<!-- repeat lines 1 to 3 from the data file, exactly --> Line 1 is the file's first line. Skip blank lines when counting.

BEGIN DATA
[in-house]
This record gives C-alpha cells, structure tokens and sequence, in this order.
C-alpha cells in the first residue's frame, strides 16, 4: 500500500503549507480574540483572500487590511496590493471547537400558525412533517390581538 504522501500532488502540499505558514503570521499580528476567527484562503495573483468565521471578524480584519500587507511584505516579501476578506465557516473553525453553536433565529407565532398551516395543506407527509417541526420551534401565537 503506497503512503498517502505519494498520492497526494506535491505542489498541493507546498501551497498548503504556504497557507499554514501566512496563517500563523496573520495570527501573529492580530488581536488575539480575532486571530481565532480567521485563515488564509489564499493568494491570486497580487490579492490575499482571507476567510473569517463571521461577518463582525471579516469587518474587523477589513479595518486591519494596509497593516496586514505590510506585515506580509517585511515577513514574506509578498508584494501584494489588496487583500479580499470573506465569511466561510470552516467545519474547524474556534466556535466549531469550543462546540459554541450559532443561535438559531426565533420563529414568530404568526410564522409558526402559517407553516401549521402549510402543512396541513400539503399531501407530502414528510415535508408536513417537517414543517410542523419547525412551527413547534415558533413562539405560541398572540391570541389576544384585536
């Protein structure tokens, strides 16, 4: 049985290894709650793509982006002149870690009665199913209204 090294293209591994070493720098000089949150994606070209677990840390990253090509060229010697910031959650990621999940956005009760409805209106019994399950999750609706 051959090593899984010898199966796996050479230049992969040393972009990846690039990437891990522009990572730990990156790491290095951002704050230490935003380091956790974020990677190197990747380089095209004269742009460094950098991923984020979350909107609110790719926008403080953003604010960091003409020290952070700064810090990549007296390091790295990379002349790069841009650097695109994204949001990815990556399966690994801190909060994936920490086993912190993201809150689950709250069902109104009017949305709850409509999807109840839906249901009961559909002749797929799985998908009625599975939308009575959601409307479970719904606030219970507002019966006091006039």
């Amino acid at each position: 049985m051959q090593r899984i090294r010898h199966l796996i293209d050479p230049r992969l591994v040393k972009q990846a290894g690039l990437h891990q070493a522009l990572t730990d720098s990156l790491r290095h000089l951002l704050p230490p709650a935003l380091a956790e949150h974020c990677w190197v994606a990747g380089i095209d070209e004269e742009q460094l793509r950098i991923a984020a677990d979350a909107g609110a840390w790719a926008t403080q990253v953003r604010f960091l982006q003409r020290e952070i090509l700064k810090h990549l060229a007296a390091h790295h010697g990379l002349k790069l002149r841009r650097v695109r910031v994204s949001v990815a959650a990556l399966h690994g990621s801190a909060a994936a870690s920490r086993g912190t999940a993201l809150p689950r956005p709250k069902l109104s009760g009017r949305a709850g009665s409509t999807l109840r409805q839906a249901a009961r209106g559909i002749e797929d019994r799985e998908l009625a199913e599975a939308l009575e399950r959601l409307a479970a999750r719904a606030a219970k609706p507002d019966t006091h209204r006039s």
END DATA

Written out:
[in-house]
This record gives C-alpha cells, structure tokens and sequence, in this order.
C-alpha cells in the first residue's frame, strides 16, 4: 500500500503549507480574540483572500487590511496590493471547537400558525412533517390581538 504522501500532488502540499505558514503570521499580528476567527484562503495573483468565521471578524480584519500587507511584505516579501476578506465557516473553525453553536433565529407565532398551516395543506407527509417541526420551534401565537 503506497503512503498517502505519494498520492497526494506535491505542489498541493507546498501551497498548503504556504497557507499554514501566512496563517500563523496573520495570527501573529492580530488581536488575539480575532486571530481565532480567521485563515488564509489564499493568494491570486497580487490579492490575499482571507476567510473569517463571521461577518463582525471579516469587518474587523477589513479595518486591519494596509497593516496586514505590510506585515506580509517585511515577513514574506509578498508584494501584494489588496487583500479580499470573506465569511466561510470552516467545519474547524474556534466556535466549531469550543462546540459554541450559532443561535438559531426565533420563529414568530404568526410564522409558526402559517407553516401549521402549510402543512396541513400539503399531501407530502414528510415535508408536513417537517414543517410542523419547525412551527413547534415558533413562539405560541398572540391570541389576544384585536